Hearing Implants & Associated Biomaterials Sector to Reach USD 5.8 Bn by 2023, States WinterGreen Research in Report Available at MarketPublishers.com
18 Sep 2017 • by Natalie Aster
LONDON – The worldwide market for hearing implants and associated biomaterials is worth USD 1.8 billion in 2017, and is expected to amount to USD 5.8 billion by 2023.
Hearing implants and biomaterial markets are poised to gain good momentum with growing use of next-gen metals, polymers, and ceramics poised to boost the value of hearing surgery and enhance surgical outcomes.
The top results were found amid children who received the cochlear implant (CI) at the age of 0-3 years old. They achieved improvements in hearing and language by 90-95%. 80-90% of these children develop hearing and language skills equivalent to those of normal-hearing children.
The CI has become widely recognised as an entrenched treatment for profound hearing loss. This is of good omen for market growth, as there is currently minimal, less than 1% market penetration. Novel materials and vaster surgeon experience will likely lower the cost of the implant, the device and the procedure alike.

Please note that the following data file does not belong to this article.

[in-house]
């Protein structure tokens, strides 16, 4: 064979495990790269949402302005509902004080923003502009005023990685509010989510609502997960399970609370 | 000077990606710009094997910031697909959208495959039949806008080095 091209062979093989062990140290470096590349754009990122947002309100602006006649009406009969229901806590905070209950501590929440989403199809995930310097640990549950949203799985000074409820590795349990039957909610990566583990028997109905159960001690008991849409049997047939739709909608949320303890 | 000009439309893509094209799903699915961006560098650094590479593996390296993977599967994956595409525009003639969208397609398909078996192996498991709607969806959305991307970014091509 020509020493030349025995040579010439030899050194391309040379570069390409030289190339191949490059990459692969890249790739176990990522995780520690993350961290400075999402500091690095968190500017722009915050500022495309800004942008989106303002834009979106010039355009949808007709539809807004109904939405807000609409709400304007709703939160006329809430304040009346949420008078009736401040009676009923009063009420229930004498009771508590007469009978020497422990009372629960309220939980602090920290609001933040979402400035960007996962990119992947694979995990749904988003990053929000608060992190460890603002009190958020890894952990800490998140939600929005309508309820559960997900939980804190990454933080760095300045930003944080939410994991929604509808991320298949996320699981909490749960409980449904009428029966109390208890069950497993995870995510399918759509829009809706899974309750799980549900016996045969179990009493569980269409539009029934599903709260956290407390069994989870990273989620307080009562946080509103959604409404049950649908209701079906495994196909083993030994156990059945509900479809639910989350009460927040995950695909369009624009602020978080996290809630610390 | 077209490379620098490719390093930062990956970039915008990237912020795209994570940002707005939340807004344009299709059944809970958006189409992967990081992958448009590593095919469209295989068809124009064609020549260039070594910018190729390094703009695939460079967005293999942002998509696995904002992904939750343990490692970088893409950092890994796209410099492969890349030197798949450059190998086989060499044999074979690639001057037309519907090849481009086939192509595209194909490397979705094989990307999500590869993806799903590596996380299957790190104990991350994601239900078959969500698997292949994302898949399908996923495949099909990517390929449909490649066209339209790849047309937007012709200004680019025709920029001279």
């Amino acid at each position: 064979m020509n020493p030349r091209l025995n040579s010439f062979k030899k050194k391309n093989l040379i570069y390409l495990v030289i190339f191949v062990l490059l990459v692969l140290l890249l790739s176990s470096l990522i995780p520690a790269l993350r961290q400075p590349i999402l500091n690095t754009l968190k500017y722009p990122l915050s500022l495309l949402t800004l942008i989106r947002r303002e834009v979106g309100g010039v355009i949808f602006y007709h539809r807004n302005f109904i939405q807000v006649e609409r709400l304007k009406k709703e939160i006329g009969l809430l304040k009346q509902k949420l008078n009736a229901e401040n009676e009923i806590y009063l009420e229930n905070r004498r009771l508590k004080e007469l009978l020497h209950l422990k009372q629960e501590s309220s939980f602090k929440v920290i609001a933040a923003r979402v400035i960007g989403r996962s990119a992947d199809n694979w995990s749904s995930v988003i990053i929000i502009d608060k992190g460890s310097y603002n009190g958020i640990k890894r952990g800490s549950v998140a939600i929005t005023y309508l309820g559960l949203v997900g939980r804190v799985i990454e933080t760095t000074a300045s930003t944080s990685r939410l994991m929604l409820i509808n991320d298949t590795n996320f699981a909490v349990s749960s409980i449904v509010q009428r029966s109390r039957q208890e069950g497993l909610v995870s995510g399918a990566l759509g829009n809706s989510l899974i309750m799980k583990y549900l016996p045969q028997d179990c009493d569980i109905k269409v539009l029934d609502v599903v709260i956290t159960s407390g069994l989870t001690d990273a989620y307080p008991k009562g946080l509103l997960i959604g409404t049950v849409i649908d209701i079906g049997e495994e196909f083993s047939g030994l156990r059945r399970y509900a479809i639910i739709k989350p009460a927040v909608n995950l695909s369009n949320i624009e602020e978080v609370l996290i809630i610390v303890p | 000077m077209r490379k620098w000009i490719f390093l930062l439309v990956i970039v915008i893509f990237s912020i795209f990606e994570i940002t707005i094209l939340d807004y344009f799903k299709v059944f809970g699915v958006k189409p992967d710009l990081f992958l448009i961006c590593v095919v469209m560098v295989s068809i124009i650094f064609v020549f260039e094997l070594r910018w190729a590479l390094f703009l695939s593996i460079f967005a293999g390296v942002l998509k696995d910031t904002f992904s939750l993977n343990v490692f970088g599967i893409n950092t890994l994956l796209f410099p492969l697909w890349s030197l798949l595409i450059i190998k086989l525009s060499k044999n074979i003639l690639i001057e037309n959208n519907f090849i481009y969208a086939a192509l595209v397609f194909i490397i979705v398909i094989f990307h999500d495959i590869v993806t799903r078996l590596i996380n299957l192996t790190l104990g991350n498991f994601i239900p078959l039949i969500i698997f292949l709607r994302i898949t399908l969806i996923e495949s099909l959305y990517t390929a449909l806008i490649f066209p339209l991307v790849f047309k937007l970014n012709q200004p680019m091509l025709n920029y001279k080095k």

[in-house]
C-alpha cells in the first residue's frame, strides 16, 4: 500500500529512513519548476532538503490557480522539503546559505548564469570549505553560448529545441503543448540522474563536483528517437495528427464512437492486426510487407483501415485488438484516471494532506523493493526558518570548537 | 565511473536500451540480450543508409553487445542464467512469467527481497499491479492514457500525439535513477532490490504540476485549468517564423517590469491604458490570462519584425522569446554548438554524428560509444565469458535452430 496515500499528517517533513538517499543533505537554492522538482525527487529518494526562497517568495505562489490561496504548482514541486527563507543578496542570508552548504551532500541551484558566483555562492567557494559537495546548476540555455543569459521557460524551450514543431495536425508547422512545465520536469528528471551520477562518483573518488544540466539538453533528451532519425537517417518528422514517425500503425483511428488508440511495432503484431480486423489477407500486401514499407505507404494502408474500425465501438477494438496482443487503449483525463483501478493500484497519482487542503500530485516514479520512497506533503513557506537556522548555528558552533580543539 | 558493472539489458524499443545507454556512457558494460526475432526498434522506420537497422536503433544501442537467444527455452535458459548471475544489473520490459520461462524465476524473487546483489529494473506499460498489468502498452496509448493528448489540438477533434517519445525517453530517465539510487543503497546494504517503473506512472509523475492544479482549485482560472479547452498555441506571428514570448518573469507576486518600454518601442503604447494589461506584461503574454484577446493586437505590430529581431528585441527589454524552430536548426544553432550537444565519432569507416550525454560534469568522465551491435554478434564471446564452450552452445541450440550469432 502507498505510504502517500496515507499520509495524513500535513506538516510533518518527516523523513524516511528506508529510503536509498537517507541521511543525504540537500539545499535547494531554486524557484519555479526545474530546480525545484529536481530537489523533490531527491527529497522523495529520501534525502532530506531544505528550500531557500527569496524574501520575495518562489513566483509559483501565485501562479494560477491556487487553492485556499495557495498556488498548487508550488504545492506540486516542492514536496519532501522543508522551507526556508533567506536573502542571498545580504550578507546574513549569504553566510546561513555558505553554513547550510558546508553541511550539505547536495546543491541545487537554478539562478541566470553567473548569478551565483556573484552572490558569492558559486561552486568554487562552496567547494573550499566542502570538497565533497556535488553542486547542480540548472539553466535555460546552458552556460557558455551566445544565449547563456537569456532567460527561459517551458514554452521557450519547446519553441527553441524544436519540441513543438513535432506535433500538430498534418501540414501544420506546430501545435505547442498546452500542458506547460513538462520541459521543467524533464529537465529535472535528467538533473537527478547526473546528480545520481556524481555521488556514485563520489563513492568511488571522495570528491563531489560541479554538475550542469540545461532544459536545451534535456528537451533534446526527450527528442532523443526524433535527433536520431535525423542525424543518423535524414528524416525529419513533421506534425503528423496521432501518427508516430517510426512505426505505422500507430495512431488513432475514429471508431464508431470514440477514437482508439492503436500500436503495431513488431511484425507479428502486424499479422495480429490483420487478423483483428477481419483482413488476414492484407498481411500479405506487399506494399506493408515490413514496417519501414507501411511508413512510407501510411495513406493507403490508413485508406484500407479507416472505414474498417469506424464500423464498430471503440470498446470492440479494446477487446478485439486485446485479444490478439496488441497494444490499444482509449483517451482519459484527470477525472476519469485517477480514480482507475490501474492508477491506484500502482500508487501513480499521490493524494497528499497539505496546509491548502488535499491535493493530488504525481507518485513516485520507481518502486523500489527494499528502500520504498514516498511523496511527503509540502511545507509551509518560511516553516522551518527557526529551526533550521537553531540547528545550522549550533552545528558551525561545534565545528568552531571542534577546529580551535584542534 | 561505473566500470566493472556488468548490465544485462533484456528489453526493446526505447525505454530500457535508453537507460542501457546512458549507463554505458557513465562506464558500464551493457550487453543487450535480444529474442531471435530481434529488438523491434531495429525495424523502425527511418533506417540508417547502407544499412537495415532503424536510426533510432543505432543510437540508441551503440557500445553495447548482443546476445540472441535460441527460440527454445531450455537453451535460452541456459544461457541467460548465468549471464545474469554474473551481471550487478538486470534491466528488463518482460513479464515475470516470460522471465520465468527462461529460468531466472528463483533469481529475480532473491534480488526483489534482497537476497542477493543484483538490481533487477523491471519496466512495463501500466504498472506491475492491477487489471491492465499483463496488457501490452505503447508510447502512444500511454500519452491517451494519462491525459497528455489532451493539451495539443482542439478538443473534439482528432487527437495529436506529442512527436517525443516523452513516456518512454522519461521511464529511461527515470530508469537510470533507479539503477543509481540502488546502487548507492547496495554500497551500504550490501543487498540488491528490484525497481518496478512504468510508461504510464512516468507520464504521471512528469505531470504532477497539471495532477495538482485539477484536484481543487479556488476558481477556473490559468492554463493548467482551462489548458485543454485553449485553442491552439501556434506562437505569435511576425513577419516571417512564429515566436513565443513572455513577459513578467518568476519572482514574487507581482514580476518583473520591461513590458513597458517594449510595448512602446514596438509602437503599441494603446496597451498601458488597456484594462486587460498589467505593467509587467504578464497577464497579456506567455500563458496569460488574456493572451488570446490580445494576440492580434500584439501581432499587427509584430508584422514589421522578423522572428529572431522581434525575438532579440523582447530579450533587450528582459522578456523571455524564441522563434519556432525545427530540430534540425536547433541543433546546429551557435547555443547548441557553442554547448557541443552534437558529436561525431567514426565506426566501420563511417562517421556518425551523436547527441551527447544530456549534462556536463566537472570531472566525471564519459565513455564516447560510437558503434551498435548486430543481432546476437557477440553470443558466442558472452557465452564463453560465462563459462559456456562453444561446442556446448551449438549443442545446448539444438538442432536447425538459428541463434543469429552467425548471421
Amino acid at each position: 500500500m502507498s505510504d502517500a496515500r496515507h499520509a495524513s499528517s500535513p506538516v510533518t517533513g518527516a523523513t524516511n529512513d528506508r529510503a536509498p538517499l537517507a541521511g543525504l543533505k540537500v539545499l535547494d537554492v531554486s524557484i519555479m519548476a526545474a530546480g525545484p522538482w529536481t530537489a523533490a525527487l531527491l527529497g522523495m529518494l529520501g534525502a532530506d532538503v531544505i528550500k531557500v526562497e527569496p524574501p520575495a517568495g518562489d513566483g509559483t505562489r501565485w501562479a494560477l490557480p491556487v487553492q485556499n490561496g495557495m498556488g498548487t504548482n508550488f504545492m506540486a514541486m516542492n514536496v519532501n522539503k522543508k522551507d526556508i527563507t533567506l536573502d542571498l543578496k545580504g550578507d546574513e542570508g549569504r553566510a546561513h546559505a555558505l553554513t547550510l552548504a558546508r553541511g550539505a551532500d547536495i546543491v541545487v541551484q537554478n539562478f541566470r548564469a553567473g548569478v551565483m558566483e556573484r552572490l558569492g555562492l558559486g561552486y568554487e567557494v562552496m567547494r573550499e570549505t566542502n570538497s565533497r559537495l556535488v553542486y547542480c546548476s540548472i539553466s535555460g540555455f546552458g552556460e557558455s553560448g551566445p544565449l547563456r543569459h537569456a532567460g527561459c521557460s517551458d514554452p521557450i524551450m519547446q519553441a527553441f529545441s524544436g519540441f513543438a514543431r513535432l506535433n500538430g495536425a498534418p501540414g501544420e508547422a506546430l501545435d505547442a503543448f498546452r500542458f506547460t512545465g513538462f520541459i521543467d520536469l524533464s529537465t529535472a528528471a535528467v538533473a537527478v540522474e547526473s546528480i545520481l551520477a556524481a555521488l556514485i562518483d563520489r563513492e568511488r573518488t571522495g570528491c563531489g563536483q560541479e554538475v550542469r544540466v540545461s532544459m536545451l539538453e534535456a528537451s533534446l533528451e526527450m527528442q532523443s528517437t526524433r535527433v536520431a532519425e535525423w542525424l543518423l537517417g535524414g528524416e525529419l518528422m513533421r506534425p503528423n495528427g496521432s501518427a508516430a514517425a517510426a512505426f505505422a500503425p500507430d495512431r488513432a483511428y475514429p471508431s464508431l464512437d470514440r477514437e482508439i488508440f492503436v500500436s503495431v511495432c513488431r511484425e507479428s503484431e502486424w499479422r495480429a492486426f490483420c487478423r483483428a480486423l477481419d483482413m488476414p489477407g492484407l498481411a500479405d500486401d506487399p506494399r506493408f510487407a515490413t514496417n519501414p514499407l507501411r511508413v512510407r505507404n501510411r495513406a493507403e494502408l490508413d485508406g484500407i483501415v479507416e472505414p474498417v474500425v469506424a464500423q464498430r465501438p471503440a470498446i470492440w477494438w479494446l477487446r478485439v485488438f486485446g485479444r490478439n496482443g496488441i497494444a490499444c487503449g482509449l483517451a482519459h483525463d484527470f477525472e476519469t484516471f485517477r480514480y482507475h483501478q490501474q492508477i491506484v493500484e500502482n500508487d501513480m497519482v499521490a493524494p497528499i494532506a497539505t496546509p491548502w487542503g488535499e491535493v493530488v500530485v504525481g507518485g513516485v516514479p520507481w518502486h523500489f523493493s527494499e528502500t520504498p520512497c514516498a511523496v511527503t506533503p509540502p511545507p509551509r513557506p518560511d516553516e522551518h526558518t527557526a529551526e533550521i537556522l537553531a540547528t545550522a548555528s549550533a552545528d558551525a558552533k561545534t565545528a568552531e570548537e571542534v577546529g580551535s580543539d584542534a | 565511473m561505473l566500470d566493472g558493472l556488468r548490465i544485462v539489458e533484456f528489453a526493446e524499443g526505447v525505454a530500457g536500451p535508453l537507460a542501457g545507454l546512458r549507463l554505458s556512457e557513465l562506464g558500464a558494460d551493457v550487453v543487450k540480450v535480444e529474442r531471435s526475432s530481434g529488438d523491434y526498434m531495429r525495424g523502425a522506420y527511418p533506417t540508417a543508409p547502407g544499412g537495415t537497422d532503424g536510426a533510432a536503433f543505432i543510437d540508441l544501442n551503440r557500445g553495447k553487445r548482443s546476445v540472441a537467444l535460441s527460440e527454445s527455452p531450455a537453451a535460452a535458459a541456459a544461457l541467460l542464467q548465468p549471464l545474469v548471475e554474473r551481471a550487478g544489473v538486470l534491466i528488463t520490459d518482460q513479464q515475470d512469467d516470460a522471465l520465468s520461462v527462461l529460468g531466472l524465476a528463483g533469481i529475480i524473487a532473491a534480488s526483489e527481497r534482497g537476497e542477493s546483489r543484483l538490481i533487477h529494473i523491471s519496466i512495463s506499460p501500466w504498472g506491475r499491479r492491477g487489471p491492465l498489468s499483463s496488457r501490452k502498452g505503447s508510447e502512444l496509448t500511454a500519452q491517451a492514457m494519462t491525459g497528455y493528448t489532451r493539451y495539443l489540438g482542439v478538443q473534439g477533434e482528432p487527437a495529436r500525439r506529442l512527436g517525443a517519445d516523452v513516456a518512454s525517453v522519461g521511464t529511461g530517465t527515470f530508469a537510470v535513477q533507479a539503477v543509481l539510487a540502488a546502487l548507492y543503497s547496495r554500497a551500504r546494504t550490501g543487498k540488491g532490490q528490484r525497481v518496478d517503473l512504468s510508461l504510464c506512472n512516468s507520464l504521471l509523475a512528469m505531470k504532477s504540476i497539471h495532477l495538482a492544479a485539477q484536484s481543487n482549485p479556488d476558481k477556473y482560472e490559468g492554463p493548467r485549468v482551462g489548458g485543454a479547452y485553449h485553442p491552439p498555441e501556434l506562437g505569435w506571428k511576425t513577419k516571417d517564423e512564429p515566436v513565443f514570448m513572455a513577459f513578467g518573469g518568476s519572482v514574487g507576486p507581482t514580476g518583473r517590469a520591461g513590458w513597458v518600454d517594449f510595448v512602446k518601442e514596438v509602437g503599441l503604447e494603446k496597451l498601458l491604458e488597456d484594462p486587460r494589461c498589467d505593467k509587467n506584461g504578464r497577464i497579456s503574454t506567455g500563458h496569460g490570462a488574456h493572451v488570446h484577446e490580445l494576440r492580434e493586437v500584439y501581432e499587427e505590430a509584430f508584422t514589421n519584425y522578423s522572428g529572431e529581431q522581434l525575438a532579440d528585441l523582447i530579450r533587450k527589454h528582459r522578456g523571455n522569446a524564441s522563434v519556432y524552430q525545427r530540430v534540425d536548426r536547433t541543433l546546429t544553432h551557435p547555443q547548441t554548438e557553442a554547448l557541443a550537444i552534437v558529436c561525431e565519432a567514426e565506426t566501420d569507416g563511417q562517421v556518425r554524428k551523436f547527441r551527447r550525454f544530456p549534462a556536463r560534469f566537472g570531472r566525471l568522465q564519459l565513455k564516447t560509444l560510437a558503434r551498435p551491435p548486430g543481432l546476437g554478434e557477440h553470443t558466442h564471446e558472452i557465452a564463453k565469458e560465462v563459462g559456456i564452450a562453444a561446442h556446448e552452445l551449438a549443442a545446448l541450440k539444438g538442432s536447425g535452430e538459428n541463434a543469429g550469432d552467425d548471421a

Topical market research report “Hearing Implant and Biomaterials Market Shares, Strategies, and Forecasts” created by WinterGreen Research provides comprehensive, unprejudiced description and assessment of the market globally.
The study provides an all-round analysis of hearing implants across various categories, limelighting the variety of uses for devices in auditory surgical procedure by age group. It includes an all-encompassing procedure analysis, covering the numbers of procedures and giving a penetration analysis. The report canvasses the market dynamics, analyses market shares and offers market forecasts, identifies key market drivers, provides product description, gives insights into research and technology. Detailed profiles of ear implant biomaterials companies are available, too.
More topical research publications elaborated by this publisher are at hand at WinterGreen Research page.